5 Sales Messaging Lessons from Nashville Songwriters

With many organization focused on selling with insight, there’s an acute interest in equipping sales teams to be better storytellers. Sales could learn a thing or two from legendary storytellers, the kind that move people to action, emotion, & devotion in only a few minutes’ time – songwriters.

We sat down with Michael Martin, Vice President of the 525,000-member songwriter’s organization ASCAP (The American Society of Composers, Authors, and Publishers). As someone who advises the association’s songwriters, Martin shared some wisdom on how songwriters (and your sales team) can craft the most successful message.


1. If you’re not creating an emotional reaction, then it’s not ready.

“The strongest songs are the ones that affect a heartstring. They key is getting an emotional reaction. The amazing part about a song like “I Can’t Make you Love Me” co-written by Mike Reed and Allen Shamblin or “Live Like You're Dying” is that they make everyone feel the same thing,” said Martin.

For a sales team, emotional reaction should be your first “gut” test. Does the message you’re working on elicit an emotional reaction with the people you’re testing it on internally? Do you get excited to share the message? If the answer is no…keep on drafting.


2. Don’t perform something you hate.

Martin advises songwriters, “If you hate that second verse, and you keep performing it, that’s a mistake.”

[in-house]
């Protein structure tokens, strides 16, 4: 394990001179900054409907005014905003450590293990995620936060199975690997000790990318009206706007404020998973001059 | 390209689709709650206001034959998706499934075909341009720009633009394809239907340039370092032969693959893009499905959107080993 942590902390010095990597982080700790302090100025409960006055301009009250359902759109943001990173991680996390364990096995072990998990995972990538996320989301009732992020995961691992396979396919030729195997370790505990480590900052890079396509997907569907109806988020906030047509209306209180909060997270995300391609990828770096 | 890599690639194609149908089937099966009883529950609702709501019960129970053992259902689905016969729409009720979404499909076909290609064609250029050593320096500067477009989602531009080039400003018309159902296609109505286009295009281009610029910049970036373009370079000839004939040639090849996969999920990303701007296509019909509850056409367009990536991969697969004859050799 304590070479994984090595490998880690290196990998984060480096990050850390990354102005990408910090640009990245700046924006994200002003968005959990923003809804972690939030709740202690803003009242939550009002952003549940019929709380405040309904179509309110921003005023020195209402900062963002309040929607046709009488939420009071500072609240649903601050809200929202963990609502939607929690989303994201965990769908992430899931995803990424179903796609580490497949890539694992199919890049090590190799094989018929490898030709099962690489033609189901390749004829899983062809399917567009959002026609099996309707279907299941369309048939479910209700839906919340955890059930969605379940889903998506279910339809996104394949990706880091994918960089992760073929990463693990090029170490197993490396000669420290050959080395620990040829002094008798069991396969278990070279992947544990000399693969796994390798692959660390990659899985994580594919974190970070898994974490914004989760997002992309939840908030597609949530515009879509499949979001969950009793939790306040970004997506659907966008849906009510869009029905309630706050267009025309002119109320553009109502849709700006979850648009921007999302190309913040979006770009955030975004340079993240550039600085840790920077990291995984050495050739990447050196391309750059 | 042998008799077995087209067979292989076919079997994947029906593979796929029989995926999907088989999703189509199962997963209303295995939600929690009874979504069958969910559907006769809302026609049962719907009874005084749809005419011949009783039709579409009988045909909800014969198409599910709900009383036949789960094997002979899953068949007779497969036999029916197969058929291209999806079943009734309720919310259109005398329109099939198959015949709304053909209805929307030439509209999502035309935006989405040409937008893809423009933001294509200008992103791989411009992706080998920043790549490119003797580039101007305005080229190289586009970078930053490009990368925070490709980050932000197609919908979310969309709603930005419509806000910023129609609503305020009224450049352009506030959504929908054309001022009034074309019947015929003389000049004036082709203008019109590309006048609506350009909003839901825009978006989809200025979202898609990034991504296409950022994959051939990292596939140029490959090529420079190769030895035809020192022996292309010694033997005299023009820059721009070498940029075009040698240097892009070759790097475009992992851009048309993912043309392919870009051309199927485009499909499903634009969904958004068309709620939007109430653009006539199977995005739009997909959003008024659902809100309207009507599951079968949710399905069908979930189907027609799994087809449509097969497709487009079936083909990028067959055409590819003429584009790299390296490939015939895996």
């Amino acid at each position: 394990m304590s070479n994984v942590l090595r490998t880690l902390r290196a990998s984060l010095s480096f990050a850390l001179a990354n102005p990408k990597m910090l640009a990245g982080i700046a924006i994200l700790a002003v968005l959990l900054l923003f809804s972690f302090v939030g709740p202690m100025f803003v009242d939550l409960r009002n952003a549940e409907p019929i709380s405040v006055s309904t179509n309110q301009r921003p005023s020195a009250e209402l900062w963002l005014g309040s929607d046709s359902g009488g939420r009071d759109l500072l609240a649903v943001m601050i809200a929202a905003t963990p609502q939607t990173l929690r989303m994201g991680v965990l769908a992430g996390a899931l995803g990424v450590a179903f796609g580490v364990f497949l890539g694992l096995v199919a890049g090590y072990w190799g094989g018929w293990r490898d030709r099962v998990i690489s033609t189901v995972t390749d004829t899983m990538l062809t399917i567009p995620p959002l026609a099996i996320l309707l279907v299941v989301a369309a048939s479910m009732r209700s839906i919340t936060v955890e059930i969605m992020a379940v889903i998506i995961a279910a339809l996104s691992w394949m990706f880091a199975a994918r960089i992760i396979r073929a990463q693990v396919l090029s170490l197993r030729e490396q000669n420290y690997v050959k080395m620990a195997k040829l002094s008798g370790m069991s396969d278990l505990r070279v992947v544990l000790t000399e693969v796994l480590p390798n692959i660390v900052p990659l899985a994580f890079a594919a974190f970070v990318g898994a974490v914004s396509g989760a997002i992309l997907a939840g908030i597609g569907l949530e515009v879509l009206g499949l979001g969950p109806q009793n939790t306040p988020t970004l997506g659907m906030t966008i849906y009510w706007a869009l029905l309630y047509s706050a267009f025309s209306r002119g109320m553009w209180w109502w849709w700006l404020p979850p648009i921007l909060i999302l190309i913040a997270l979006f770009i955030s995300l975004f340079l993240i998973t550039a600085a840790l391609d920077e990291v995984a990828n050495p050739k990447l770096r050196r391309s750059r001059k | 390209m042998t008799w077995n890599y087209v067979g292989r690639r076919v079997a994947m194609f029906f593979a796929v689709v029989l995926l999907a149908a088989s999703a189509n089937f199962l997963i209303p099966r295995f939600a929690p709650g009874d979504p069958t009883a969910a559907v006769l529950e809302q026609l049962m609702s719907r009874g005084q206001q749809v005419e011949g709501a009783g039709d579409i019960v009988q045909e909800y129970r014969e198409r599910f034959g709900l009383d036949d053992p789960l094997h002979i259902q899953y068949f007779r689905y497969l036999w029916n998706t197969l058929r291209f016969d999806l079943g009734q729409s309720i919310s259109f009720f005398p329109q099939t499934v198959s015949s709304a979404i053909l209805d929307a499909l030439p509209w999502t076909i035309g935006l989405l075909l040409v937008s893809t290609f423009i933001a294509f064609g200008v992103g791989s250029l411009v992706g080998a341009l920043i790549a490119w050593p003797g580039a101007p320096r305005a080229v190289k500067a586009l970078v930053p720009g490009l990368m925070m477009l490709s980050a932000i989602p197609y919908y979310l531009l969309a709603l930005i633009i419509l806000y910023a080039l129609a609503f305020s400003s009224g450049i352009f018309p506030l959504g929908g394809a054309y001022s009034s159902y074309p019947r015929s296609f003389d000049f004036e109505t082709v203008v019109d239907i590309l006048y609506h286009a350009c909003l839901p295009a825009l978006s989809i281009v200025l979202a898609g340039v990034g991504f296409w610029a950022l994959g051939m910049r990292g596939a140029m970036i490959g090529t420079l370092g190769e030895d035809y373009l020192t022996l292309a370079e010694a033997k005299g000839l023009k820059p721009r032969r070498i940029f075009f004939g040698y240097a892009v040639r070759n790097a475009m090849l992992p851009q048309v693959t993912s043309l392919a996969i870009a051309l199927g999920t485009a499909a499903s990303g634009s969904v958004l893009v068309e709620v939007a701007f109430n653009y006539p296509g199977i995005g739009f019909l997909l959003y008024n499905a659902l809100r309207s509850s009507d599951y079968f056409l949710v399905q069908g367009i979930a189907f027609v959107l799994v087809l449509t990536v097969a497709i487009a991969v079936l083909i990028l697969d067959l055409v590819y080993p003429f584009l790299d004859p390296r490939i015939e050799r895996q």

Don’t roll out a sales message that your organization can’t be passionate about. The prospective customer will sense insincerity, and you’ve wasted the opportunity to deliver a compelling story that drives your audience to action.

3. Don’t perform an unfinished song.

The audience doesn’t need to see the mess of your process. Martin warns songwriters not to perform unfinished songs.

In the sales world, we’d put that in terms of “sales readiness.” If your message isn’t fully formed with compelling reasons to the questions: Why change? Why now? And why us? Then it’s not a sales ready message, and you’re setting the sales team up for a flop.

4. Don’t keep performing things people don’t pay attention to.

“If you play songs that people don’t play attention to, stop it. They’re telling you they don’t like it. If you find something people like, keep playing that,” coaches Martin.

Like songwriters, sales teams deal with a lot of rejection – but how do they handle it? If a prospect was once engaged but is no longer opening or answering e-mails, it’s time to change the conversation. Has your story gone stale? It’s important to keep sales messages evergreen, always updated with a fresh take that will keep existing customers and prospects interested in hearing what you have to say.

5. The most universal & simple messages are the most difficult to create.

“Love is love. Pain is pain. Most people like cheeseburgers. Some of the best songs are universal and simple, but they’re very difficult to write. That’s the magical part,” said Martin.

What looks simple in storytelling often isn’t. There’s a lot of behind the scenes work that goes into the magical “aha” moment in a successful insight selling customer conversation. It’s important to commit to doing the hard work to achieve a simple, compelling sales message.

Rachel web2017By Rachel Bodayle
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